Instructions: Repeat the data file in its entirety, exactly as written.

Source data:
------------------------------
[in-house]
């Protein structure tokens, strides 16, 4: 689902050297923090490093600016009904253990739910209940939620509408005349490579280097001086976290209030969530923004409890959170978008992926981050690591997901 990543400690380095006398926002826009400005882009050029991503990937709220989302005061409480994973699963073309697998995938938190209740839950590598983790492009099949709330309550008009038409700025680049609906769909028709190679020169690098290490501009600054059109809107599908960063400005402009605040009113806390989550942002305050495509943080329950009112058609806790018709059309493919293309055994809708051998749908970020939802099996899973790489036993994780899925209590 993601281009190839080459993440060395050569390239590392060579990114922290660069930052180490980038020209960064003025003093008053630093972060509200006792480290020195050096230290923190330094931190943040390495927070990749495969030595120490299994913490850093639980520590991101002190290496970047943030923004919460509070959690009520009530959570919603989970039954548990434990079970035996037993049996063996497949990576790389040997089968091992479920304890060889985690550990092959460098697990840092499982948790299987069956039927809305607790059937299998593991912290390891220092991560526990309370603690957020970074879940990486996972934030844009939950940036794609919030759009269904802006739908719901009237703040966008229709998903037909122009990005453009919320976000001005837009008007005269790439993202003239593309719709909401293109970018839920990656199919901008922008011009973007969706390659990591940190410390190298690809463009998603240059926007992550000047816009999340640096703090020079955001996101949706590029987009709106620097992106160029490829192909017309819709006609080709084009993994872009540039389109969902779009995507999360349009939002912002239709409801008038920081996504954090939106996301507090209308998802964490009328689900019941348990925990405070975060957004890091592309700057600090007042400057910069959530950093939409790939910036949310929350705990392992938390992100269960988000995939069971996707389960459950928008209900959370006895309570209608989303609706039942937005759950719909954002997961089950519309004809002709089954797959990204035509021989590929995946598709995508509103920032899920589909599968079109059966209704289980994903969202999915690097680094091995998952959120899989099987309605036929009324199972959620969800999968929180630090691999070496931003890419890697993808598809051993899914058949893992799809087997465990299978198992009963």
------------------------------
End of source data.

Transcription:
[in-house]
């Protein structure tokens, strides 16, 4: 689902050297923090490093600016009904253990739910209940939620509408005349490579280097001086976290209030969530923004409890959170978008992926981050690591997901 990543400690380095006398926002826009400005882009050029991503990937709220989302005061409480994973699963073309697998995938938190209740839950590598983790492009099949709330309550008009038409700025680049609906769909028709190679020169690098290490501009600054059109809107599908960063400005402009605040009113806390989550942002305050495509943080329950009112058609806790018709059309493919293309055994809708051998749908970020939802099996899973790489036993994780899925209590 993601281009190839080459993440060395050569390239590392060579990114922290660069930052180490980038020209960064003025003093008053630093972060509200006792480290020195050096230290923190330094931190943040390495927070990749495969030595120490299994913490850093639980520590991101002190290496970047943030923004919460509070959690009520009530959570919603989970039954548990434990079970035996037993049996063996497949990576790389040997089968091992479920304890060889985690550990092959460098697990840092499982948790299987069956039927809305607790059937299998593991912290390891220092991560526990309370603690957020970074879940990486996972934030844009939950940036794609919030759009269904802006739908719901009237703040966008229709998903037909122009990005453009919320976000001005837009008007005269790439993202003239593309719709909401293109970018839920990656199919901008922008011009973007969706390659990591940190410390190298690809463009998603240059926007992550000047816009999340640096703090020079955001996101949706590029987009709106620097992106160029490829192909017309819709006609080709084009993994872009540039389109969902779009995507999360349009939002912002239709409801008038920081996504954090939106996301507090209308998802964490009328689900019941348990925990405070975060957004890091592309700057600090007042400057910069959530950093939409790939910036949310929350705990392992938390992100269960988000995939069971996707389960459950928008209900959370006895309570209608989303609706039942937005759950719909954002997961089950519309004809002709089954797959990204035509021989590929995946598709995508509103920032899920589909599968079109059966209704289980994903969202999915690097680094091995998952959120899989099987309605036929009324199972959620969800999968929180630090691999070496931003890419890697993808598809051993899914058949893992799809087997465990299978198992009963």